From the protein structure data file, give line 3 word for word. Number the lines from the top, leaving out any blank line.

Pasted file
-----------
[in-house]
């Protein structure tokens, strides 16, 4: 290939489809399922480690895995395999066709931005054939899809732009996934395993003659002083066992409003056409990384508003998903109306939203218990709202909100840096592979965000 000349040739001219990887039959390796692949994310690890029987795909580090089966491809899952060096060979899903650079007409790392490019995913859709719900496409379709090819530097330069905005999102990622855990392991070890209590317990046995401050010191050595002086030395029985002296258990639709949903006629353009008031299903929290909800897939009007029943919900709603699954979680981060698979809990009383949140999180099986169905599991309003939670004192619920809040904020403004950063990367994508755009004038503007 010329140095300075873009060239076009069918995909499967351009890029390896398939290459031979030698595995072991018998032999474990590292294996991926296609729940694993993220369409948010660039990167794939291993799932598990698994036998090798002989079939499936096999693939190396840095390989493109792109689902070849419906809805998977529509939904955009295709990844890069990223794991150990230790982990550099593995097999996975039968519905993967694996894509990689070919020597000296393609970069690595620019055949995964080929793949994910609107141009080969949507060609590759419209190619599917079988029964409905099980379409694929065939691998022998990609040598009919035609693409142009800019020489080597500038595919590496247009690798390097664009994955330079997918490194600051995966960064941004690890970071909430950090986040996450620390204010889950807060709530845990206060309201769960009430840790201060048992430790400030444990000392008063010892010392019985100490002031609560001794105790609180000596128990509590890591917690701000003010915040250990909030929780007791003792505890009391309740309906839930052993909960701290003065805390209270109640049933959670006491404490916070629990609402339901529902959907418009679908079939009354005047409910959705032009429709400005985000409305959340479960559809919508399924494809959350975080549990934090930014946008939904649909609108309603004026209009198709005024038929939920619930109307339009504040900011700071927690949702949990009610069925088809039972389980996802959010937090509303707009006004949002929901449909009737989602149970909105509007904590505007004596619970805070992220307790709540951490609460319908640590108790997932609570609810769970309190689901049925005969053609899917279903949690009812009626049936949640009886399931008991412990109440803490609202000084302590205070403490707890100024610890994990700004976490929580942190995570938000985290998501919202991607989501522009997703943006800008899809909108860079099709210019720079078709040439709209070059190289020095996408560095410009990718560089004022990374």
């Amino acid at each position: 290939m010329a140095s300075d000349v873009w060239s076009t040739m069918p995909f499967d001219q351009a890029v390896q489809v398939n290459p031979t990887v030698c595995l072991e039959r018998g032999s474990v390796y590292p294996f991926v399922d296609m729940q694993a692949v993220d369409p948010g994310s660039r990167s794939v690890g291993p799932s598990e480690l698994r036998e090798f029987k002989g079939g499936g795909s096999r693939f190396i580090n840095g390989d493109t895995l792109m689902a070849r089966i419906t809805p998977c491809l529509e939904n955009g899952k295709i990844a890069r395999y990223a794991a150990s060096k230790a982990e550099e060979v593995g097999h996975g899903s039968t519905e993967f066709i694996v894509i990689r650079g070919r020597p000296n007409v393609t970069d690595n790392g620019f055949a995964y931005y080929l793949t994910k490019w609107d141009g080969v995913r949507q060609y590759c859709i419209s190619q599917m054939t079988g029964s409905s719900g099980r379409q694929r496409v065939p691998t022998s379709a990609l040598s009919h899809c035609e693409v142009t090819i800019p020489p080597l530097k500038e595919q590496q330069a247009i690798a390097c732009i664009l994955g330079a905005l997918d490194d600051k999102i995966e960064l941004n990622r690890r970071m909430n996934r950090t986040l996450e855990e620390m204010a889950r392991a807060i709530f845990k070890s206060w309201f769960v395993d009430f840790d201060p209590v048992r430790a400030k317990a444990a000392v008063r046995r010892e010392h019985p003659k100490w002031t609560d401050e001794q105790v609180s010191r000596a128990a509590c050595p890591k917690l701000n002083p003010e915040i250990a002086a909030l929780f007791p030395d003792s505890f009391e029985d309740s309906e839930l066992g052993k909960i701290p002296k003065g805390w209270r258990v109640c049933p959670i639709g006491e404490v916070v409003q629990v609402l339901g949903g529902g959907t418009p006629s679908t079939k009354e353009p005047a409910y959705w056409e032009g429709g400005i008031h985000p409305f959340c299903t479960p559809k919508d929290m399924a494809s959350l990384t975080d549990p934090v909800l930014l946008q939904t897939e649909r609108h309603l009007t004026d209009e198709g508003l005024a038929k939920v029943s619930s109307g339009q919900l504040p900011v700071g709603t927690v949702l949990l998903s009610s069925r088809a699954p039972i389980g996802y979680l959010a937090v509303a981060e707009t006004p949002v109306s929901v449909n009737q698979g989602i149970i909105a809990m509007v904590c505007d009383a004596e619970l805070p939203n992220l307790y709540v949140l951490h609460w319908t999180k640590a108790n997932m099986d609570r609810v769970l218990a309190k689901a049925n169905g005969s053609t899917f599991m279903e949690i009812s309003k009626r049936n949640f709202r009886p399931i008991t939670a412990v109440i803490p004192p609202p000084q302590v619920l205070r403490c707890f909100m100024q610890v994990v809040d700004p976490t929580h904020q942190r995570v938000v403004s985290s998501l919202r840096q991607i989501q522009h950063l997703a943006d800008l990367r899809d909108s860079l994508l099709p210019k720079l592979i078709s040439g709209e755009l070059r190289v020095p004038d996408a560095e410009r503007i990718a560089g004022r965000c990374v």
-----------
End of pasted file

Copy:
């Amino acid at each position: 290939m010329a140095s300075d000349v873009w060239s076009t040739m069918p995909f499967d001219q351009a890029v390896q489809v398939n290459p031979t990887v030698c595995l072991e039959r018998g032999s474990v390796y590292p294996f991926v399922d296609m729940q694993a692949v993220d369409p948010g994310s660039r990167s794939v690890g291993p799932s598990e480690l698994r036998e090798f029987k002989g079939g499936g795909s096999r693939f190396i580090n840095g390989d493109t895995l792109m689902a070849r089966i419906t809805p998977c491809l529509e939904n955009g899952k295709i990844a890069r395999y990223a794991a150990s060096k230790a982990e550099e060979v593995g097999h996975g899903s039968t519905e993967f066709i694996v894509i990689r650079g070919r020597p000296n007409v393609t970069d690595n790392g620019f055949a995964y931005y080929l793949t994910k490019w609107d141009g080969v995913r949507q060609y590759c859709i419209s190619q599917m054939t079988g029964s409905s719900g099980r379409q694929r496409v065939p691998t022998s379709a990609l040598s009919h899809c035609e693409v142009t090819i800019p020489p080597l530097k500038e595919q590496q330069a247009i690798a390097c732009i664009l994955g330079a905005l997918d490194d600051k999102i995966e960064l941004n990622r690890r970071m909430n996934r950090t986040l996450e855990e620390m204010a889950r392991a807060i709530f845990k070890s206060w309201f769960v395993d009430f840790d201060p209590v048992r430790a400030k317990a444990a000392v008063r046995r010892e010392h019985p003659k100490w002031t609560d401050e001794q105790v609180s010191r000596a128990a509590c050595p890591k917690l701000n002083p003010e915040i250990a002086a909030l929780f007791p030395d003792s505890f009391e029985d309740s309906e839930l066992g052993k909960i701290p002296k003065g805390w209270r258990v109640c049933p959670i639709g006491e404490v916070v409003q629990v609402l339901g949903g529902g959907t418009p006629s679908t079939k009354e353009p005047a409910y959705w056409e032009g429709g400005i008031h985000p409305f959340c299903t479960p559809k919508d929290m399924a494809s959350l990384t975080d549990p934090v909800l930014l946008q939904t897939e649909r609108h309603l009007t004026d209009e198709g508003l005024a038929k939920v029943s619930s109307g339009q919900l504040p900011v700071g709603t927690v949702l949990l998903s009610s069925r088809a699954p039972i389980g996802y979680l959010a937090v509303a981060e707009t006004p949002v109306s929901v449909n009737q698979g989602i149970i909105a809990m509007v904590c505007d009383a004596e619970l805070p939203n992220l307790y709540v949140l951490h609460w319908t999180k640590a108790n997932m099986d609570r609810v769970l218990a309190k689901a049925n169905g005969s053609t899917f599991m279903e949690i009812s309003k009626r049936n949640f709202r009886p399931i008991t939670a412990v109440i803490p004192p609202p000084q302590v619920l205070r403490c707890f909100m100024q610890v994990v809040d700004p976490t929580h904020q942190r995570v938000v403004s985290s998501l919202r840096q991607i989501q522009h950063l997703a943006d800008l990367r899809d909108s860079l994508l099709p210019k720079l592979i078709s040439g709209e755009l070059r190289v020095p004038d996408a560095e410009r503007i990718a560089g004022r965000c990374v």